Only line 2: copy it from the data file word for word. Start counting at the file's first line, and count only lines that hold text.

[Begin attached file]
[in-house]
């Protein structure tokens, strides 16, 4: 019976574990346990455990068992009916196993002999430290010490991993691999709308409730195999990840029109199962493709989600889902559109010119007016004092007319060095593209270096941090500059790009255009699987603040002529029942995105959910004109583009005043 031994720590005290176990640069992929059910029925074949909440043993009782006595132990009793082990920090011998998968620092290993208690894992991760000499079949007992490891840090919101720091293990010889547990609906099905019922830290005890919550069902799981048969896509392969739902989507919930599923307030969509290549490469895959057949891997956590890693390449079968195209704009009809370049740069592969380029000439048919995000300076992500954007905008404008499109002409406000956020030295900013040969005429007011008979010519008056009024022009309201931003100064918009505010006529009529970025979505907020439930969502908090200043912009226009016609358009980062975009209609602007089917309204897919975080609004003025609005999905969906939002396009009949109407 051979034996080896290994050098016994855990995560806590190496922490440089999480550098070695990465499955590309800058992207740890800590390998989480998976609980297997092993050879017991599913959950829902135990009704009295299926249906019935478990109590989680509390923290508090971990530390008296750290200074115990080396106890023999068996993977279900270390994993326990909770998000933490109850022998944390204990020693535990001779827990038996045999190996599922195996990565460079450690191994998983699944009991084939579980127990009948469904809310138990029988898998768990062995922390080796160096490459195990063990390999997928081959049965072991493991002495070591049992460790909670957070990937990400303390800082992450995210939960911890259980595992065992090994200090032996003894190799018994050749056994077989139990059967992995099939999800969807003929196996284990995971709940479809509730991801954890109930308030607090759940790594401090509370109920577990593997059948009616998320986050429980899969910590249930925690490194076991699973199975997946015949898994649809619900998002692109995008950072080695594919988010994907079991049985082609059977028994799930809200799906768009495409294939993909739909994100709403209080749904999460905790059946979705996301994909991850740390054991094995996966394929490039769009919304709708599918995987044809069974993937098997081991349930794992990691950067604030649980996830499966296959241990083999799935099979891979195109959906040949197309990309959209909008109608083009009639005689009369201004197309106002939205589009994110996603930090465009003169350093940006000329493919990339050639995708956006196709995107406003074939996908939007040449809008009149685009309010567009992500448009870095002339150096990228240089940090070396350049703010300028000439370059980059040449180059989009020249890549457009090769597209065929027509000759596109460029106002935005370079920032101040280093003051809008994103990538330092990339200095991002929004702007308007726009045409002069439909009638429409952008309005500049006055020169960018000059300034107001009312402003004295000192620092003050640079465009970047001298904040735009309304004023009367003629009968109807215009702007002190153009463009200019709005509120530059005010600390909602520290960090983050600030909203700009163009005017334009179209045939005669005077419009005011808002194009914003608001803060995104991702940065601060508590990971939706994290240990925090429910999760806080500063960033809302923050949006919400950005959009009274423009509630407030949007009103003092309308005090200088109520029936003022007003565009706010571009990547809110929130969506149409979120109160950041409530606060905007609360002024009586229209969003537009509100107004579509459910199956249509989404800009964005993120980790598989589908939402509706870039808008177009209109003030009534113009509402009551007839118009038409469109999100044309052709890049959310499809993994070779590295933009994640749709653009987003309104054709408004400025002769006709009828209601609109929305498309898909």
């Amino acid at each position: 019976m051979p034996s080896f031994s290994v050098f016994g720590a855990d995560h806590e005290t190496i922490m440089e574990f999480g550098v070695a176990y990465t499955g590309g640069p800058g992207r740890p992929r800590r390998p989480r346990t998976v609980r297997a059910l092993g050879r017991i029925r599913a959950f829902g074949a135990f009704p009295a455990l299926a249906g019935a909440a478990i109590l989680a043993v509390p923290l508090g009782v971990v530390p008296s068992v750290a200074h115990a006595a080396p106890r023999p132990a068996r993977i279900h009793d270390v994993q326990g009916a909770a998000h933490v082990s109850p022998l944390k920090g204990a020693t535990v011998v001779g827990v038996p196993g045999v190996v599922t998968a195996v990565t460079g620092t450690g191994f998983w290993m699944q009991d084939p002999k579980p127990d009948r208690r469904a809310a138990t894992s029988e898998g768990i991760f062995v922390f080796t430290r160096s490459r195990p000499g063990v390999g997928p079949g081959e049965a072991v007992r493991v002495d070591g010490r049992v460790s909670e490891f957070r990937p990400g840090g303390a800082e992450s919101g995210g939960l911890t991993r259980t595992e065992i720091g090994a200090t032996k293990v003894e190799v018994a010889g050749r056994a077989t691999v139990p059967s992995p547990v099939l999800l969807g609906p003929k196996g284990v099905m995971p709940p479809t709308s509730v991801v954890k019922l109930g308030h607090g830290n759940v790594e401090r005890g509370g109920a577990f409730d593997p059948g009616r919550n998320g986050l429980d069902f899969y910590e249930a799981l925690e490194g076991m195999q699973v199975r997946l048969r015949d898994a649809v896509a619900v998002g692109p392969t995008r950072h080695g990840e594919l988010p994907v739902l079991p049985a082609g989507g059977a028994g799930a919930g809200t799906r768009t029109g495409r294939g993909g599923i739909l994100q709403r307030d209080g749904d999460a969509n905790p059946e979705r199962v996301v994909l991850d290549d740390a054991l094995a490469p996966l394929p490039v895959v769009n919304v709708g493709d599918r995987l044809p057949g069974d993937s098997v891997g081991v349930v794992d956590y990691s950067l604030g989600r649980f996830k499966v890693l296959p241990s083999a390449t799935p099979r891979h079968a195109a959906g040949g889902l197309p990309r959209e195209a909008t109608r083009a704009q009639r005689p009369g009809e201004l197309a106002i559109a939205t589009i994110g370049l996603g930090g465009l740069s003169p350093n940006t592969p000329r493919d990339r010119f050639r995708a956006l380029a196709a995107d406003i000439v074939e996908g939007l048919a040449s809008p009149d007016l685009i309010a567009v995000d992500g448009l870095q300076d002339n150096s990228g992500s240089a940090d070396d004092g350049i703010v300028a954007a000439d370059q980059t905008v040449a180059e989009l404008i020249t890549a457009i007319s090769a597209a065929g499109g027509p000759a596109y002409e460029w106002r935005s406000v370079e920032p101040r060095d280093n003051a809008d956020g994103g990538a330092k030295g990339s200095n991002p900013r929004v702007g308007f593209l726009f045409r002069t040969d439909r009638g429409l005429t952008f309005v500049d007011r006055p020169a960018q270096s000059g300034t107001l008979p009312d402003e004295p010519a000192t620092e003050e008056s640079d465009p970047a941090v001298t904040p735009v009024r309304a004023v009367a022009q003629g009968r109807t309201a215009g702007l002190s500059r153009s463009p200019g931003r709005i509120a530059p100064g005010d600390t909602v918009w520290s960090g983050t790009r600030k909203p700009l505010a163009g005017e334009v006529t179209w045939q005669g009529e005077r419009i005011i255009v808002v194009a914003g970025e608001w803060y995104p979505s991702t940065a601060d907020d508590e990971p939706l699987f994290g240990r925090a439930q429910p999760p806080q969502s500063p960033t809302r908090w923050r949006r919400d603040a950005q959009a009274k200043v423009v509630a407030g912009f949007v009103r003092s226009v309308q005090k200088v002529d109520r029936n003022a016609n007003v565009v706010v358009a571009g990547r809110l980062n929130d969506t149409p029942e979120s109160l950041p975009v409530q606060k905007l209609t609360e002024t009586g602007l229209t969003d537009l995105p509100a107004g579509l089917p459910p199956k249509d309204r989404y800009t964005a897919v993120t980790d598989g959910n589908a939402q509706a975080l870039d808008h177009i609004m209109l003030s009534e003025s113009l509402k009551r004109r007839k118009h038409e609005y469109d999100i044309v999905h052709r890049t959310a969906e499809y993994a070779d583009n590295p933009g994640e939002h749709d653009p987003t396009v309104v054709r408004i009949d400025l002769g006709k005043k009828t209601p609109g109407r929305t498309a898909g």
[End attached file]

């Protein structure tokens, strides 16, 4: 019976574990346990455990068992009916196993002999430290010490991993691999709308409730195999990840029109199962493709989600889902559109010119007016004092007319060095593209270096941090500059790009255009699987603040002529029942995105959910004109583009005043 031994720590005290176990640069992929059910029925074949909440043993009782006595132990009793082990920090011998998968620092290993208690894992991760000499079949007992490891840090919101720091293990010889547990609906099905019922830290005890919550069902799981048969896509392969739902989507919930599923307030969509290549490469895959057949891997956590890693390449079968195209704009009809370049740069592969380029000439048919995000300076992500954007905008404008499109002409406000956020030295900013040969005429007011008979010519008056009024022009309201931003100064918009505010006529009529970025979505907020439930969502908090200043912009226009016609358009980062975009209609602007089917309204897919975080609004003025609005999905969906939002396009009949109407 051979034996080896290994050098016994855990995560806590190496922490440089999480550098070695990465499955590309800058992207740890800590390998989480998976609980297997092993050879017991599913959950829902135990009704009295299926249906019935478990109590989680509390923290508090971990530390008296750290200074115990080396106890023999068996993977279900270390994993326990909770998000933490109850022998944390204990020693535990001779827990038996045999190996599922195996990565460079450690191994998983699944009991084939579980127990009948469904809310138990029988898998768990062995922390080796160096490459195990063990390999997928081959049965072991493991002495070591049992460790909670957070990937990400303390800082992450995210939960911890259980595992065992090994200090032996003894190799018994050749056994077989139990059967992995099939999800969807003929196996284990995971709940479809509730991801954890109930308030607090759940790594401090509370109920577990593997059948009616998320986050429980899969910590249930925690490194076991699973199975997946015949898994649809619900998002692109995008950072080695594919988010994907079991049985082609059977028994799930809200799906768009495409294939993909739909994100709403209080749904999460905790059946979705996301994909991850740390054991094995996966394929490039769009919304709708599918995987044809069974993937098997081991349930794992990691950067604030649980996830499966296959241990083999799935099979891979195109959906040949197309990309959209909008109608083009009639005689009369201004197309106002939205589009994110996603930090465009003169350093940006000329493919990339050639995708956006196709995107406003074939996908939007040449809008009149685009309010567009992500448009870095002339150096990228240089940090070396350049703010300028000439370059980059040449180059989009020249890549457009090769597209065929027509000759596109460029106002935005370079920032101040280093003051809008994103990538330092990339200095991002929004702007308007726009045409002069439909009638429409952008309005500049006055020169960018000059300034107001009312402003004295000192620092003050640079465009970047001298904040735009309304004023009367003629009968109807215009702007002190153009463009200019709005509120530059005010600390909602520290960090983050600030909203700009163009005017334009179209045939005669005077419009005011808002194009914003608001803060995104991702940065601060508590990971939706994290240990925090429910999760806080500063960033809302923050949006919400950005959009009274423009509630407030949007009103003092309308005090200088109520029936003022007003565009706010571009990547809110929130969506149409979120109160950041409530606060905007609360002024009586229209969003537009509100107004579509459910199956249509989404800009964005993120980790598989589908939402509706870039808008177009209109003030009534113009509402009551007839118009038409469109999100044309052709890049959310499809993994070779590295933009994640749709653009987003309104054709408004400025002769006709009828209601609109929305498309898909």